FYI: For Your Information

Cows Make Guest Appearance

Story and photography by Don O. Thorpe

Don O. Thorpe, "FYI: For Your Info - Cows Make Guest Appearance," New Era, Nov. 1993, 37

Girls' camp in Italy can be much different from girls' camp anywhere else on earth, and not just because a stray herd of cattle might come traipsing through one day. The camp is called Fiaccola, which means "torchlight," and it's held in the L'Aquila Mountains near Rome. One hundred thirty girls attended, including some Americans who didn't know the language. The Italian girls went out of their way to help the English speakers fit in and have a good time.

Around the campfire with no fire (because open flames are illegal in those mountains), the girls discussed how excited they were to be with so many other LDS girls. Many are the only members in their towns.

"Experiences like this help me have more faith in God and love for the people around me," said Iris Cartia. "They get me away from everyday problems and help me concentrate on important things like planning my life so I can go on a mission and get married in the temple."

[photos] Girls' camp in Italy is called Fiaccola, or "torchlight." The girls shine for months afterwards.

© 2004 by Intellectual Reserve, Inc.  All rights reserved.

Ready to Die?

By Mauro Properzi

I was young, with my whole life ahead of me. But death might be around the next corner. Was I prepared?

Mauro Properzi, "Ready to Die?" New Era, Apr. 1997, 44

At 12:15 A.M. I left the police station and climbed into the blue Alfa Romeo of the Italian Carabinieri. I was putting in my obligatory year of service required of all Italian young men. I had been assigned to the police. My duty for that day was patrolling the cities of Jesolo and Cavallino, just northeast of Venice, from midnight to 6:00 A.M.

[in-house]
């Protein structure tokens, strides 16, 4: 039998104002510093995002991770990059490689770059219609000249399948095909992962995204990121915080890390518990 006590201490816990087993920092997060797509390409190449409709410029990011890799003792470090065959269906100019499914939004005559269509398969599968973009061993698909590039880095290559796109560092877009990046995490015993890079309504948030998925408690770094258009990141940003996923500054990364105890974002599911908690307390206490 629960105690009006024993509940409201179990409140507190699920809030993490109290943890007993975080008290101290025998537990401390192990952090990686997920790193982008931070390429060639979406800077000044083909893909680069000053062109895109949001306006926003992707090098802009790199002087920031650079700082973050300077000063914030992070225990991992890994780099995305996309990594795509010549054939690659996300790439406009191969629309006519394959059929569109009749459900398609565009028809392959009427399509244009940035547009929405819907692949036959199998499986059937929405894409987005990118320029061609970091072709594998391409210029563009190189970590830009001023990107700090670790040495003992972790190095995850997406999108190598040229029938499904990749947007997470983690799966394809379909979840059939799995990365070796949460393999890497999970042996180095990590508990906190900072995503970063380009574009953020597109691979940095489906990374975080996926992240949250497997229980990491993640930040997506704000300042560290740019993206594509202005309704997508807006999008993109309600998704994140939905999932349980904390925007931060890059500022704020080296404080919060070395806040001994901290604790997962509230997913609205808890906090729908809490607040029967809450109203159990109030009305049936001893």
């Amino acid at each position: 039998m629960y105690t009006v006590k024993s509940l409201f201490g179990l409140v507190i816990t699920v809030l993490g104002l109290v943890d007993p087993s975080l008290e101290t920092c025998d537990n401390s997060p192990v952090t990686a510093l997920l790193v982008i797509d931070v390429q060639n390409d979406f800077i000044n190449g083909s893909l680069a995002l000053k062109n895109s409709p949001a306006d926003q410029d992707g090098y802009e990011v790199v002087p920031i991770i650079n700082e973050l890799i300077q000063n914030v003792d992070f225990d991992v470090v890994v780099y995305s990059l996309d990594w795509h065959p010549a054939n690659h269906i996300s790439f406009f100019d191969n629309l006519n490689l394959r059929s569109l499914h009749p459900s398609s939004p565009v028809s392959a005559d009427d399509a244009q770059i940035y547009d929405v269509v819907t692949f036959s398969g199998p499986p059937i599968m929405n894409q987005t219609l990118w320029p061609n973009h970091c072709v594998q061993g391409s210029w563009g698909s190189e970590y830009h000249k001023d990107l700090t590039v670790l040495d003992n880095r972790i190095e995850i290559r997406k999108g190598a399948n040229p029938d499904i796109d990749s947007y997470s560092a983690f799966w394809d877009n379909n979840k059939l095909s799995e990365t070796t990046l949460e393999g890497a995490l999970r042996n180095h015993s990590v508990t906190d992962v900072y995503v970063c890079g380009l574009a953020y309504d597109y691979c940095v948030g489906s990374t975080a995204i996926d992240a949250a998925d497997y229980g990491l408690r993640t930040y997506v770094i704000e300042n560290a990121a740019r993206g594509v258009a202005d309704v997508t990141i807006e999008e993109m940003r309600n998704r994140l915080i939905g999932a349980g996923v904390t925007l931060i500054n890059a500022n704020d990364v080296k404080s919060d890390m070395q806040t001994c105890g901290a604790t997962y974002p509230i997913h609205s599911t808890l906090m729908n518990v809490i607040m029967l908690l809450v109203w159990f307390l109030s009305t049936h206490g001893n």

Suddenly the familiar sound of the radio caught my attention. "Avanti dalla trentuno," I answered. My heart accelerated, anticipating the potential danger. Headquarters informed us that a bank robbery had just taken place in a rural town north of Venice. The officer stated that a policeman had been shot during the robbery. Four men were responsible and were supposedly armed with Kalashinikovs, a Soviet-made automatic weapon. They were apparently heading at high speed toward Jesolo in a white Lancia.

"Ricevuto," I signed off, automatically reaching for the Beretta M12 under my seat. I turned to my partner and asked, "What are we going to do if we run into them?" His answer was cold and direct, "Shoot."

My partner quickly shifted gears. My mind started reviewing all the different circumstances in which I could find myself in the next minutes. I was aware that our lives were in danger and realized that if we confronted four armed men, our chances were not good of staying alive. My partner was showing little emotion, and since his answer to my last question, he had not said a word.

Am I willing to die for this job and my country? was the question that arose in my mind. It was quickly answered by the words of the oath I had taken at the beginning of my service. I had promised to serve the country and the people of Italy and to protect them from any criminal acts or injustice, even by offering my life.

As our car turned into the main street of Jesolo, my right hand tightened on the grip of the M12. Am I ready to die? Am I ready to go back to meet my Heavenly Father? were the questions in my mind. I started thinking about my family, my life, and my testimony of the gospel. I pondered my weaknesses and almost instantly realized that my conscience was clean. I had no major regrets in my life and felt that I had apologized to all the people I had been unkind to. That thought gave me an incredible feeling of peace.